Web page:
"Just as she went to check it, my water broke and labor was in full force."
The birthing plan that my husband and I came up with was to make sure that I got the epidural.
Several of my friends had just given birth and mentioned how calm and cool their births were due to the epidural being in place. I didn’t believe I could push out a child naturally. Around 8 p.m. the night before my due date, I told my husband we needed to go to the hospital. While I wasn’t having regular contractions, or hardly any contractions, I was having bleeding down there that alarmed me (and the midwife). The birthing triage was packed, and every room in the labor and delivery ward was checked out. We waited until 10:30 p.m. for a midwife, and figured we would be sent home because I wasn’t in pain (or at least a significant amount of pain for labor to be happening).
The midwife decided to check my dilation before letting us go home. She announced, “You are 7 centimeters dilated and having a baby very soon!” My husband and I looked at each other with mouths wide open. There was talk of the epidural, but I wasn’t feeling pain yet. Also, there were 10 other labors in progress and the hospital staff was short-handed.
We were immediately moved to a birthing room (which had just opened up), told to walk around the hospital and that the nurse would be back in an hour to administer the IV fluids to get the epidural. Baby Jordan had other plans, though, and soon I started to have to use the bathroom a lot and felt the urge to push. The nurse entered the room and I shouted at her “Can I start to push?” She was wide-eyed and announced that she needed to check my dilation first. Just as she went to check it, my water broke and labor was in full force. I definitely felt the pain now, but it became obvious that an epidural was not going to be happening. The nurse used her phone to call in the midwife and I was rolling around in pain on the bed. My brain was scared that I was going to be giving birth naturally, but then another part of me knew I was strong enough to do it!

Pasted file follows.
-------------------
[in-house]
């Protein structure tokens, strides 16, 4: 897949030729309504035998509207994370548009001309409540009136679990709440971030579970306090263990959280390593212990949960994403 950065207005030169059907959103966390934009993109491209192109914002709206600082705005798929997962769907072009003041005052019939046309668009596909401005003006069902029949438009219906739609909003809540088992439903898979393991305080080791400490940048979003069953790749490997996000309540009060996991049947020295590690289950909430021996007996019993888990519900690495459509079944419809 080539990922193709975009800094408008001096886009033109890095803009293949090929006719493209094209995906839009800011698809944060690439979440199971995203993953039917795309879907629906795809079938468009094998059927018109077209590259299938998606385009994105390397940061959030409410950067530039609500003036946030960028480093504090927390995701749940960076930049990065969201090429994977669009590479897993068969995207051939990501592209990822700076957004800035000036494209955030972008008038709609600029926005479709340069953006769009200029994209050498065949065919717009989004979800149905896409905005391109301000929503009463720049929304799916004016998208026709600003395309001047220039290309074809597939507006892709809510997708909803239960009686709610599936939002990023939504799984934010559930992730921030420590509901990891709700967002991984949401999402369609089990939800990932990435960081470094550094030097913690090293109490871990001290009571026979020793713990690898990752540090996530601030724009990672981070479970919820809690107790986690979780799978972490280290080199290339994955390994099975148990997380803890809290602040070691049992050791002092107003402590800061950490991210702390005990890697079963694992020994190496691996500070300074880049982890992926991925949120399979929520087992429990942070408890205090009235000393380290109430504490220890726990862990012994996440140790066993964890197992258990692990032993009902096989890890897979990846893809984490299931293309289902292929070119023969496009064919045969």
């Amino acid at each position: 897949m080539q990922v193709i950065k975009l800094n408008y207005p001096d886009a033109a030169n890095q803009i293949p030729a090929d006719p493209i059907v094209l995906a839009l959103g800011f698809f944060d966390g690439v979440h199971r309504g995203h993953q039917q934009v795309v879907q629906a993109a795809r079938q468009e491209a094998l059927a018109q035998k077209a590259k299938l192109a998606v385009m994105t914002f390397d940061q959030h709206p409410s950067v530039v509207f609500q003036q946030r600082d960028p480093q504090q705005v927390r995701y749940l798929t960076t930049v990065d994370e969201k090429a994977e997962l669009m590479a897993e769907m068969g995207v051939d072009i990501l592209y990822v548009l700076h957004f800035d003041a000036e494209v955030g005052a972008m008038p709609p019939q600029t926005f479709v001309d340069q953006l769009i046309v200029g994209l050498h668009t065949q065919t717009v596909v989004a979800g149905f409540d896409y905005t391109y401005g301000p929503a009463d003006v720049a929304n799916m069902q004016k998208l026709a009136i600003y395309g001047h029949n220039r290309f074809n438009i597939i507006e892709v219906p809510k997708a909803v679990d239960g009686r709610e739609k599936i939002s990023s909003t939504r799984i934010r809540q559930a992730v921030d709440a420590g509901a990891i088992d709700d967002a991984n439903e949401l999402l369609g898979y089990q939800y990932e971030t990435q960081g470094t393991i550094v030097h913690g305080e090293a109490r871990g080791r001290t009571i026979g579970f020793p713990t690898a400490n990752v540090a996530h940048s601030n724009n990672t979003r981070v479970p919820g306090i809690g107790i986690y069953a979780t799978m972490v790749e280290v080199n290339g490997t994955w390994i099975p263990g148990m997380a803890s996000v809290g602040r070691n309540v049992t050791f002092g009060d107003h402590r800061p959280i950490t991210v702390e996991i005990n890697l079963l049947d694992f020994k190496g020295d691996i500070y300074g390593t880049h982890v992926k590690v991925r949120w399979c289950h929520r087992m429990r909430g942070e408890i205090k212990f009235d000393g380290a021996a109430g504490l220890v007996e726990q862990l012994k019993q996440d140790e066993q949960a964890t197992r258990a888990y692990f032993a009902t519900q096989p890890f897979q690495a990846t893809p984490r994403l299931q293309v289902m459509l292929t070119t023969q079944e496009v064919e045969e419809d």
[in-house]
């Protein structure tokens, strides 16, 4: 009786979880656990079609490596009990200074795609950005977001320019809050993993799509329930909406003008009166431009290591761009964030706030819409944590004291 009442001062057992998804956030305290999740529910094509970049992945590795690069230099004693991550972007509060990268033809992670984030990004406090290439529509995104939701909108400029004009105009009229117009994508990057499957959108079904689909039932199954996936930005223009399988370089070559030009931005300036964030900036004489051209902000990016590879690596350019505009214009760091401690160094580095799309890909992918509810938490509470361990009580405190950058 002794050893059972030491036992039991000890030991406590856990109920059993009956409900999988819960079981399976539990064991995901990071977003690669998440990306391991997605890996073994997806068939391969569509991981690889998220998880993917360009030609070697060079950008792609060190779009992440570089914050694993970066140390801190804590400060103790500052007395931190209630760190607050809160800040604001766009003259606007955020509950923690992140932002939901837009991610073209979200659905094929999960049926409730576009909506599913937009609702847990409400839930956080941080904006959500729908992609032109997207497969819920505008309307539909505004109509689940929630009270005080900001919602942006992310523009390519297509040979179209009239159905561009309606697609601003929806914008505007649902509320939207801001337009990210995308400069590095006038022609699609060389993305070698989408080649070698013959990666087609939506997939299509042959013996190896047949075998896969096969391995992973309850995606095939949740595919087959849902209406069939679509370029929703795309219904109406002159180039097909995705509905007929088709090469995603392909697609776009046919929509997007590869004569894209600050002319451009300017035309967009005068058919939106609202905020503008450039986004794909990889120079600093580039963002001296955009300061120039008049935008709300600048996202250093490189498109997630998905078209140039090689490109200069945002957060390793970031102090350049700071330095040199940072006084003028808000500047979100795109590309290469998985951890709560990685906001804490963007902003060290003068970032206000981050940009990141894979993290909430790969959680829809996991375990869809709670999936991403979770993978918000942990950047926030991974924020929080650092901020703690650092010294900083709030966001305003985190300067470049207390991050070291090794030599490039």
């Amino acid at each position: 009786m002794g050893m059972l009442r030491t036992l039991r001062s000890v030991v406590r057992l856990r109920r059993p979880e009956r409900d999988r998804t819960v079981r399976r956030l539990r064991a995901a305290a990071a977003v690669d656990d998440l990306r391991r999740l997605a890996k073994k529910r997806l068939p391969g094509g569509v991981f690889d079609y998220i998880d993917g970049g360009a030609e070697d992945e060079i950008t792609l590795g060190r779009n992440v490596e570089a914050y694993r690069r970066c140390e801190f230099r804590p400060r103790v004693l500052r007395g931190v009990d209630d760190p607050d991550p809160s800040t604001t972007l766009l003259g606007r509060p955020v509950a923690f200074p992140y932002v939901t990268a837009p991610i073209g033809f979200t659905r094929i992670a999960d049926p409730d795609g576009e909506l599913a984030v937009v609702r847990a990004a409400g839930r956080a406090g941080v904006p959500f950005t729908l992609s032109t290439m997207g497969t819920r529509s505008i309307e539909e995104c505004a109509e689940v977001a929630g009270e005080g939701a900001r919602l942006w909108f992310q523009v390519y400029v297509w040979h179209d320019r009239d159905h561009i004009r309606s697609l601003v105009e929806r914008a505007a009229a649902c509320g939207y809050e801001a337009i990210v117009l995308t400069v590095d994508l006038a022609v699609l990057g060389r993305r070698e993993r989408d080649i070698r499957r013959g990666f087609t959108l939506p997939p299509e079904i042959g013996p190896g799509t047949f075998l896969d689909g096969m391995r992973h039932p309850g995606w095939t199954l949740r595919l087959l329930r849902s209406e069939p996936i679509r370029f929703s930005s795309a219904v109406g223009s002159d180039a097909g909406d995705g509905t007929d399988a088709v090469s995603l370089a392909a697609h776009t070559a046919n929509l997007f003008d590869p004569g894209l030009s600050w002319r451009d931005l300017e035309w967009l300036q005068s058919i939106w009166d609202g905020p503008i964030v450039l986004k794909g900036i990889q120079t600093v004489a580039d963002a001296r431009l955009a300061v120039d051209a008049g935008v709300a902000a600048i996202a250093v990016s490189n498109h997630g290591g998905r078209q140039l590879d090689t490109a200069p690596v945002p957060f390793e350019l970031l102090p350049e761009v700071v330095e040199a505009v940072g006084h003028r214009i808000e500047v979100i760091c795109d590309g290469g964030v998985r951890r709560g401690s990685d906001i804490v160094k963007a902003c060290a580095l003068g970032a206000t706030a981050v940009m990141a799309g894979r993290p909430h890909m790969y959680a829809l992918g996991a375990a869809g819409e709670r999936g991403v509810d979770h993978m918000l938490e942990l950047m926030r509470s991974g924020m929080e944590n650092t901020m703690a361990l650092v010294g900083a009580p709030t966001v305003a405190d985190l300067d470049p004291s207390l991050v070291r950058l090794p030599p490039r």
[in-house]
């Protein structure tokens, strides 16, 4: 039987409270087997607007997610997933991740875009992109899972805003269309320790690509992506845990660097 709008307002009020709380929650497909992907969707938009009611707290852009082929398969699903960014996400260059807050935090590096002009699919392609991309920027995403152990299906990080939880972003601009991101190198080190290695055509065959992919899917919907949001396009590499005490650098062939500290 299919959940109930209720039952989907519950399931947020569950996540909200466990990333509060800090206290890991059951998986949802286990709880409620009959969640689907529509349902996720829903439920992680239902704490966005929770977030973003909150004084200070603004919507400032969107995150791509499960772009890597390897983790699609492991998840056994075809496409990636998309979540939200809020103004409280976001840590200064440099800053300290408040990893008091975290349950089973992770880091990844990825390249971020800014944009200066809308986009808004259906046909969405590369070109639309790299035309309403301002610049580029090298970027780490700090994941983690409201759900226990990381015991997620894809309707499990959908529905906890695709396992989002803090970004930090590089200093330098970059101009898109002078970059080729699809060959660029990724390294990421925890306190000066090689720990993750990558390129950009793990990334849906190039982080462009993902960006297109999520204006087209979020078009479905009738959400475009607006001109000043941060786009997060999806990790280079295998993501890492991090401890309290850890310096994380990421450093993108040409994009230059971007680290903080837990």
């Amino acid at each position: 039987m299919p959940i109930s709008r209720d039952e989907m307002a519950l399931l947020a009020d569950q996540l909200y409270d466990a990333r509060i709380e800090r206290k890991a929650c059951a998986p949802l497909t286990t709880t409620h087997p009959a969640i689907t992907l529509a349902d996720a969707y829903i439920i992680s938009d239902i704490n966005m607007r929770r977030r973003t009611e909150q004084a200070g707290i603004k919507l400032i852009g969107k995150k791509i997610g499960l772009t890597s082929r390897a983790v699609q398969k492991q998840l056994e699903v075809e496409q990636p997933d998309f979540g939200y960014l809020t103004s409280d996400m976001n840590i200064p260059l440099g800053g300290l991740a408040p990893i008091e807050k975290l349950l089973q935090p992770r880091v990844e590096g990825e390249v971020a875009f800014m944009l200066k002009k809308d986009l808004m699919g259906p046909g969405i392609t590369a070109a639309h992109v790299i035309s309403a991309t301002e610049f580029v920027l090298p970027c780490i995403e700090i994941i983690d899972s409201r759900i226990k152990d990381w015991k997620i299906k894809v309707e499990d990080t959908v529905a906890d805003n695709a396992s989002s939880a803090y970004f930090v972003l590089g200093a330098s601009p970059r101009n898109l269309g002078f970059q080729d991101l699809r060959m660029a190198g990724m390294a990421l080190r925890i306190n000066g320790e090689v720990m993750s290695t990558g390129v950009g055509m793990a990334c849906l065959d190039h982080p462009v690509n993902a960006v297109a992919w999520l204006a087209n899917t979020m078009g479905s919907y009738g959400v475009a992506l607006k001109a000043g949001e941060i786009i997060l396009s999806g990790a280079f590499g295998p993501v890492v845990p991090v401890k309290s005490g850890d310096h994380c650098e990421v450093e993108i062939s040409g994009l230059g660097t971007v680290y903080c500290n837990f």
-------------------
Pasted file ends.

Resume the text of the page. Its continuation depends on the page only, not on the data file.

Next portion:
My body decided to have a back labor, which I knew meant an additional significant amount of pain. Thankfully my husband knew what back labor was and pushed on my lower back during the contractions. His opposing force helped me to break through the pain to push. The midwife was also willing to let me decide what position I wanted to be in for the best pushing efforts. Everyone helped me turn to my side and everything went quickly from that point on.
Within thirty minutes of pushing, Jordan came into the world kicking and screaming. She was perfect, and I barely tore. Immediately following her delivery, my body shook from the adrenaline rush. My husband helped me hold her and we looked at each other in amazement. With his counterpressure on my back and telling me how close her head was, and with my pushing with the contractions, we had delivered our baby naturally. It was something I never thought I could do, but the tiny proof was staring up at me with very alert eyes. It was love at first sight, and I never had any issues with bonding with my baby. We had done something together, and I was finally able to meet the person that had been inside of me for 9 months!
The only downside of such a quick delivery was that Jordan had swelling on her nose and eyes from going through my birth canal so quickly. Within several days the swelling subsided and we took home our baby from the hospital. She came into the world kicking and screaming and is still doing just that, but we wouldn’t expect anything less after such a quick delivery!
Send us your birth story! Whether you had a home birth, hospital birth, 37-hour labor or emergency C-section, we’d love to read the tale of your little one’s grand entrance. Write up your birth story (click here for tips on getting started) and email it, along with a few photos, to firstname.lastname@example.org. We’ll share it on our Birth Day blog and may even print it in an upcoming issue!